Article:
Alfred Hermida

Alfred Hermida is research lead and Professor of Journalism Innovation at City, University of London. Alfred Hermida PhD is an associate professor and director of the School of Journalism at the University of British Columbia, and co-founder of The Conversation Canada. With more than two decades of experience in digital journalism, his research explores the transformation of media, with a focus on emerging news practices, media innovation, social media and data journalism. His most recent book co-authored with Mary Lynn Young, Data Journalism and the Regeneration of News (Routledge 2019), reveals how the growth of data journalism has been cultivated and sustained by professional identities, tools and technologies, and new forms of collaboration and computational thinking.

DJRG Fellow, October 2019

He is author of Tell Everyone: Why We Share and Why It Matters (DoubleDay, 2014), winner of the 2015 National Business Book Award, co-author of Participatory Journalism: Guarding Open Gates at Online Newspapers (Wiley Blackwell, 2011), and co-editor of The Sage Handbook of Digital Journalism (Sage, 2016). Hermida has a distinguished journalistic pedigree, honed through 16 years at BBC News during which he pioneered new forms of journalistic practice, including as one of the first BBC bi-media (TV and radio) foreign correspondents (1990), as a founding editor of the BBC News website (1997), as the co-creator of the first BBC World Service podcast, Go Digital (2001) and as founder of the first technology vertical on the BBC News website. He is British-Canadian, with his family roots in Gibraltar where he was born and lived until going to university in the U.K.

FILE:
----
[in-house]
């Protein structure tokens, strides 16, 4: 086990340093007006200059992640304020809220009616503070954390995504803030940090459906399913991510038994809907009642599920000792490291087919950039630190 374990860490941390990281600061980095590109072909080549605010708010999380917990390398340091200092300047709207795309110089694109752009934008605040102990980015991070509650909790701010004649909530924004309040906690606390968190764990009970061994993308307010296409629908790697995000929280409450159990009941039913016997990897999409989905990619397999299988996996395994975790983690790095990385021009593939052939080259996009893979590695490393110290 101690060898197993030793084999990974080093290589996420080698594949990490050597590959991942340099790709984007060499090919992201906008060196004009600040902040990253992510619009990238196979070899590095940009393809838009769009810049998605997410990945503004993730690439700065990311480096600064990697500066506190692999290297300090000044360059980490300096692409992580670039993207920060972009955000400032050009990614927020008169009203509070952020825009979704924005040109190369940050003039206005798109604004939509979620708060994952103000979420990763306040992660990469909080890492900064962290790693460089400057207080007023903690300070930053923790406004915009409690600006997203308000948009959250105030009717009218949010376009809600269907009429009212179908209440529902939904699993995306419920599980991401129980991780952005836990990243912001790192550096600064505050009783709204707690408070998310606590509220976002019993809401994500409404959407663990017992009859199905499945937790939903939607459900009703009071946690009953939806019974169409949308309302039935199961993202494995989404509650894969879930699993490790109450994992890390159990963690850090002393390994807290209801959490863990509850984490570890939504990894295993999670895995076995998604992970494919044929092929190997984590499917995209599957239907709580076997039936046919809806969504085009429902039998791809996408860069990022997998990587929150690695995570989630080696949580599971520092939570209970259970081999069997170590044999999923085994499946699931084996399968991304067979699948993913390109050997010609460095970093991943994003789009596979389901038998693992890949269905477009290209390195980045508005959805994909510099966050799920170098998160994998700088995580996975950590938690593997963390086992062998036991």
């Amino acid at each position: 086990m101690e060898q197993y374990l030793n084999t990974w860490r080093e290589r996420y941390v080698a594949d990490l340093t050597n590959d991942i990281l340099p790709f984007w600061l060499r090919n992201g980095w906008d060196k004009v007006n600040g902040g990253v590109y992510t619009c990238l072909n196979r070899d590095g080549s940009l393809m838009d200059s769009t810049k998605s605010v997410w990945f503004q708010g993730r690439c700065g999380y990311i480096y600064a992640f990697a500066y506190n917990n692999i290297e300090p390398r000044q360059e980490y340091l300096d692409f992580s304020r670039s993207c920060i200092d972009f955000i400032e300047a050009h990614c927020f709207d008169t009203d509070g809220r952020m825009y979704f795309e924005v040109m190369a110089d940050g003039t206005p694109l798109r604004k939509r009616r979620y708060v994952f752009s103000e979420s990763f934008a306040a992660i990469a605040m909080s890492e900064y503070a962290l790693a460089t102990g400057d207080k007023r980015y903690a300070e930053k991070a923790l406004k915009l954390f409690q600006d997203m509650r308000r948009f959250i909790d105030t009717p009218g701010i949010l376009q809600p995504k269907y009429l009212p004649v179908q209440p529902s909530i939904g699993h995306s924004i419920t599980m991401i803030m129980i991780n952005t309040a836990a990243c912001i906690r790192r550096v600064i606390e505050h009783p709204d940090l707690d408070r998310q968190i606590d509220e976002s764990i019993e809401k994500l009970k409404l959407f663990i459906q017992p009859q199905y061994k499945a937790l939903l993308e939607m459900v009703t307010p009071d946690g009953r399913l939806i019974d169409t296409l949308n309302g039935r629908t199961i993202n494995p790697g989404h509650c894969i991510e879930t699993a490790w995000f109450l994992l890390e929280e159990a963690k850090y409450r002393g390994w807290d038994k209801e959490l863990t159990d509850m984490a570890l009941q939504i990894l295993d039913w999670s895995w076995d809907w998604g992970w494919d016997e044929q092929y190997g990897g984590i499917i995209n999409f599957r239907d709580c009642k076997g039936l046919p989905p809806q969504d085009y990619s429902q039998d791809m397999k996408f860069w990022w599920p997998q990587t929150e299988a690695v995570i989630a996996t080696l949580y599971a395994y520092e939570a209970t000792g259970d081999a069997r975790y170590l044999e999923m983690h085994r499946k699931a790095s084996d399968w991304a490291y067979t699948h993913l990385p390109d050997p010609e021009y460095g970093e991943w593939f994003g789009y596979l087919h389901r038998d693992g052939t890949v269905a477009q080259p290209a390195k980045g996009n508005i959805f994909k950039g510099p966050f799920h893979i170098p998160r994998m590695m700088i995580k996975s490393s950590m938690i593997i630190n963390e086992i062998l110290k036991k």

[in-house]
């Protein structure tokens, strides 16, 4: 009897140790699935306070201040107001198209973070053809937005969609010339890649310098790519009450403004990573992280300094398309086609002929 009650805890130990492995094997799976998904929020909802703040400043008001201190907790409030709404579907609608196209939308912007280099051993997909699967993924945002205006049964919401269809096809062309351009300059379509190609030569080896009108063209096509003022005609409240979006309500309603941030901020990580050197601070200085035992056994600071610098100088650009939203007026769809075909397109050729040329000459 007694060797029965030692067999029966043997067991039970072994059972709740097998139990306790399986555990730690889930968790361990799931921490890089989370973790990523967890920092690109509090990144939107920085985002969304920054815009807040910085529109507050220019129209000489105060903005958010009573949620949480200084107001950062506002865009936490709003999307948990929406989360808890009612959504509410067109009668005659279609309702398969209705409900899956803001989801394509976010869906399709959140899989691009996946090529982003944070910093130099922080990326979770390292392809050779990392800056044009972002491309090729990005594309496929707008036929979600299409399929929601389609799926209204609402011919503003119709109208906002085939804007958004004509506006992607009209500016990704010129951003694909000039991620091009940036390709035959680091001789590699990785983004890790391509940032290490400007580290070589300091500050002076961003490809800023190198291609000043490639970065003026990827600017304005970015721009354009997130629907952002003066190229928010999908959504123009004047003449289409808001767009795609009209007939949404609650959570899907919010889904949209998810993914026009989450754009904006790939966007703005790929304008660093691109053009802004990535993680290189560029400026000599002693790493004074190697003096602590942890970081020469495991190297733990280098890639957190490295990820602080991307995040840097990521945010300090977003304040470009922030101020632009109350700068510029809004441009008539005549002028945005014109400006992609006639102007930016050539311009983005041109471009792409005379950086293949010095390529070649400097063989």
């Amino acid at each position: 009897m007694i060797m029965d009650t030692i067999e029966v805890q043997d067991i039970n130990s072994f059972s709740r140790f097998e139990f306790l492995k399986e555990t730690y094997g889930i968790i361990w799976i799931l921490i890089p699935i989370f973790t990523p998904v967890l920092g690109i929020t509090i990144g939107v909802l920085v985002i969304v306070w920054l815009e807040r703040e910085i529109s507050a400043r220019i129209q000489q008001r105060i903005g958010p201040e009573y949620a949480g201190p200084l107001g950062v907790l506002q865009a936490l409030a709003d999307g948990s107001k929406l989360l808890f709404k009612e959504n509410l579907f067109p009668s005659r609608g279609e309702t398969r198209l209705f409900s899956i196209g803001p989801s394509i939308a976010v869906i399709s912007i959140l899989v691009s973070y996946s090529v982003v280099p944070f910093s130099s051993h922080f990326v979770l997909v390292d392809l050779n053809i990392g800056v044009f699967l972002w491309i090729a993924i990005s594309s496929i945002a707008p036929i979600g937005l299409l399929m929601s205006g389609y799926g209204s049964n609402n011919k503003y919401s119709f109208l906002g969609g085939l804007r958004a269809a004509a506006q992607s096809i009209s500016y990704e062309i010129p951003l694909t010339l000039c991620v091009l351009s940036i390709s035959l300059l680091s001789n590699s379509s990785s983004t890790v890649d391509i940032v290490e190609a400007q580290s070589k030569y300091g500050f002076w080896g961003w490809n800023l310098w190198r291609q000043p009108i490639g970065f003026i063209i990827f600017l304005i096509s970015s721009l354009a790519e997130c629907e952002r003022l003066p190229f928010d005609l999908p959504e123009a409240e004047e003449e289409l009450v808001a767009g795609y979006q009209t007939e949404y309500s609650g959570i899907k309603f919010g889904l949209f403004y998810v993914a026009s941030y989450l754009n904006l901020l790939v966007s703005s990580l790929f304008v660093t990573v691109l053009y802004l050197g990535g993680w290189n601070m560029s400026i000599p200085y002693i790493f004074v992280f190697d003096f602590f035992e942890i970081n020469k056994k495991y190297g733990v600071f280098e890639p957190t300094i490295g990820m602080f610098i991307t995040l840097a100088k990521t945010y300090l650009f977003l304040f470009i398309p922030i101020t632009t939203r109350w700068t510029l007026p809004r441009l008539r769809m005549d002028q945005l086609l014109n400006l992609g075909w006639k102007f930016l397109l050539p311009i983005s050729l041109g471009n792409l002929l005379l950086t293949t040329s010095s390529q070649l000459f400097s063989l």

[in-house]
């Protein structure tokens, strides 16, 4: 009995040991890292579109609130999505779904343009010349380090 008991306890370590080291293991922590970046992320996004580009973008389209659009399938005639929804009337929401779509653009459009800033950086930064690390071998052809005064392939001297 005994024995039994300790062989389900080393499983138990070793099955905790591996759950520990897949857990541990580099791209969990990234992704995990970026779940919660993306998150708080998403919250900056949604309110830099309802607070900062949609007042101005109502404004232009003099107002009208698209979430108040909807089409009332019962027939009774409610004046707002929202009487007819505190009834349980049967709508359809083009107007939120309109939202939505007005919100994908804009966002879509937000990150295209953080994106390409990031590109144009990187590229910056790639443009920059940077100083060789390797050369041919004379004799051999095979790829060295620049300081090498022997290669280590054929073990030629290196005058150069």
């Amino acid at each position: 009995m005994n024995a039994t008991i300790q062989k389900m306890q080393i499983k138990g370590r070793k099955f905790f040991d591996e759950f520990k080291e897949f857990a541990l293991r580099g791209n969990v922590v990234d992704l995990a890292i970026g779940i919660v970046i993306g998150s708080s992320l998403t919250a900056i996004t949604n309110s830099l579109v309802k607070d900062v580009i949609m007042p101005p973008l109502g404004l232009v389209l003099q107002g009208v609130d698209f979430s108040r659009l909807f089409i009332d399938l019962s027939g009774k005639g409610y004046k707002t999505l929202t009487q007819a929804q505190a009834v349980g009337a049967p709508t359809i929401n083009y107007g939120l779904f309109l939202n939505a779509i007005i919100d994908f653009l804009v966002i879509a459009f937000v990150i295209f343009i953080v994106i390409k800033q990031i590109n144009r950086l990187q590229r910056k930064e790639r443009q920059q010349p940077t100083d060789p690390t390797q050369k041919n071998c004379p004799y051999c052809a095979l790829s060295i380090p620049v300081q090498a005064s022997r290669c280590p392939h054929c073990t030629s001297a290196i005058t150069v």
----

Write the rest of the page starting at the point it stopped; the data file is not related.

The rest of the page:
Title and abstract

Journalism outside in: A memoir of power, authority and identity

Journalism as an institution, with firmly established and entrenched norms and practices, has proved to be remarkably resilient given the changes and challenges of more than 20 years of digitalization. Novel actors, networked technologies and shifts in audience practices over the past two decades have led to questions about the way journalists think about and engage in their work. Scholars have traced how the practices and processes that make up journalism are happening in novel spaces in novel ways outside the institutional confines of the profession.

This talk offers a personal memoir through journalistic power, authority and identity, drawing on my professional experience at the BBC and my scholarly work on participatory journalism, social media and journalism innovation. Constant threads through my professional and scholarly work are questions of power, authority and identity in journalism.

My perspective is located in my personal narrative. Having been born and brought up in the British territory of Gibraltar, my family roots are Spanish and Italian, yet I consider myself British. As a journalist, I was drawn to departments and projects at the periphery of BBC News where there was greater latitude to pursue novel approaches. As a scholar, my research trajectory has traced the allure of participatory practices and social media to facilitate a more inclusive and open journalism.

This talk delves into the institutional power and authority of journalism as a profession through my personal, professional and scholarly lens of 30 years in the field.

Selected publications